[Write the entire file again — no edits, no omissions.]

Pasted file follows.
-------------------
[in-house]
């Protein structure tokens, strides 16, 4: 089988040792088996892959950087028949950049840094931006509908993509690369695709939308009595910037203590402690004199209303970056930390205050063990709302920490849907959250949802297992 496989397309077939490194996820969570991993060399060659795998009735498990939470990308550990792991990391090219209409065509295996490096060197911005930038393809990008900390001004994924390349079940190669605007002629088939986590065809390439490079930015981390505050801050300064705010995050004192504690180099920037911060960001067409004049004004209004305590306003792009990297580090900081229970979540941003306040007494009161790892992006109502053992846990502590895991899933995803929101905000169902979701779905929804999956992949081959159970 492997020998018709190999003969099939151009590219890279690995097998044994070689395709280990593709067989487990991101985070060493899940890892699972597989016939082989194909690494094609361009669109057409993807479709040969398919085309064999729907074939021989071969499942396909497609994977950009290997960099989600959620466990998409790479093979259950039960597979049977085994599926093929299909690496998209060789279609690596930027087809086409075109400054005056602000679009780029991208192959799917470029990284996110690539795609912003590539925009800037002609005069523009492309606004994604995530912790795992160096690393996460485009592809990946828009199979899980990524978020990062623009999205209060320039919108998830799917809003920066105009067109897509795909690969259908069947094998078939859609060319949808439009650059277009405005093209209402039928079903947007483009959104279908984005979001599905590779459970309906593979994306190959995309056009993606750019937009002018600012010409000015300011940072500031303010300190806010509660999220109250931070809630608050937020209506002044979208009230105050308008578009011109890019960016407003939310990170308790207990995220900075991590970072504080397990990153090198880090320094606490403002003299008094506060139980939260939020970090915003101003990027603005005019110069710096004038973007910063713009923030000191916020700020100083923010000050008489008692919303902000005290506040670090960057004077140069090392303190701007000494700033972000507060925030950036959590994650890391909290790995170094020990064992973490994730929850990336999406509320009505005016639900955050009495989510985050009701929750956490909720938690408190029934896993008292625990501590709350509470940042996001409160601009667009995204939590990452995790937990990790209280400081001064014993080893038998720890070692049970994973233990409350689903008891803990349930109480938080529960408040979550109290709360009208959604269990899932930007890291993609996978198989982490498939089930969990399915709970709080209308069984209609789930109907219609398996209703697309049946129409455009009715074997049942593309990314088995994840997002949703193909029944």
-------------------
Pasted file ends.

[in-house]
């Protein structure tokens, strides 16, 4: 089988040792088996892959950087028949950049840094931006509908993509690369695709939308009595910037203590402690004199209303970056930390205050063990709302920490849907959250949802297992 496989397309077939490194996820969570991993060399060659795998009735498990939470990308550990792991990391090219209409065509295996490096060197911005930038393809990008900390001004994924390349079940190669605007002629088939986590065809390439490079930015981390505050801050300064705010995050004192504690180099920037911060960001067409004049004004209004305590306003792009990297580090900081229970979540941003306040007494009161790892992006109502053992846990502590895991899933995803929101905000169902979701779905929804999956992949081959159970 492997020998018709190999003969099939151009590219890279690995097998044994070689395709280990593709067989487990991101985070060493899940890892699972597989016939082989194909690494094609361009669109057409993807479709040969398919085309064999729907074939021989071969499942396909497609994977950009290997960099989600959620466990998409790479093979259950039960597979049977085994599926093929299909690496998209060789279609690596930027087809086409075109400054005056602000679009780029991208192959799917470029990284996110690539795609912003590539925009800037002609005069523009492309606004994604995530912790795992160096690393996460485009592809990946828009199979899980990524978020990062623009999205209060320039919108998830799917809003920066105009067109897509795909690969259908069947094998078939859609060319949808439009650059277009405005093209209402039928079903947007483009959104279908984005979001599905590779459970309906593979994306190959995309056009993606750019937009002018600012010409000015300011940072500031303010300190806010509660999220109250931070809630608050937020209506002044979208009230105050308008578009011109890019960016407003939310990170308790207990995220900075991590970072504080397990990153090198880090320094606490403002003299008094506060139980939260939020970090915003101003990027603005005019110069710096004038973007910063713009923030000191916020700020100083923010000050008489008692919303902000005290506040670090960057004077140069090392303190701007000494700033972000507060925030950036959590994650890391909290790995170094020990064992973490994730929850990336999406509320009505005016639900955050009495989510985050009701929750956490909720938690408190029934896993008292625990501590709350509470940042996001409160601009667009995204939590990452995790937990990790209280400081001064014993080893038998720890070692049970994973233990409350689903008891803990349930109480938080529960408040979550109290709360009208959604269990899932930007890291993609996978198989982490498939089930969990399915709970709080209308069984209609789930109907219609398996209703697309049946129409455009009715074997049942593309990314088995994840997002949703193909029944």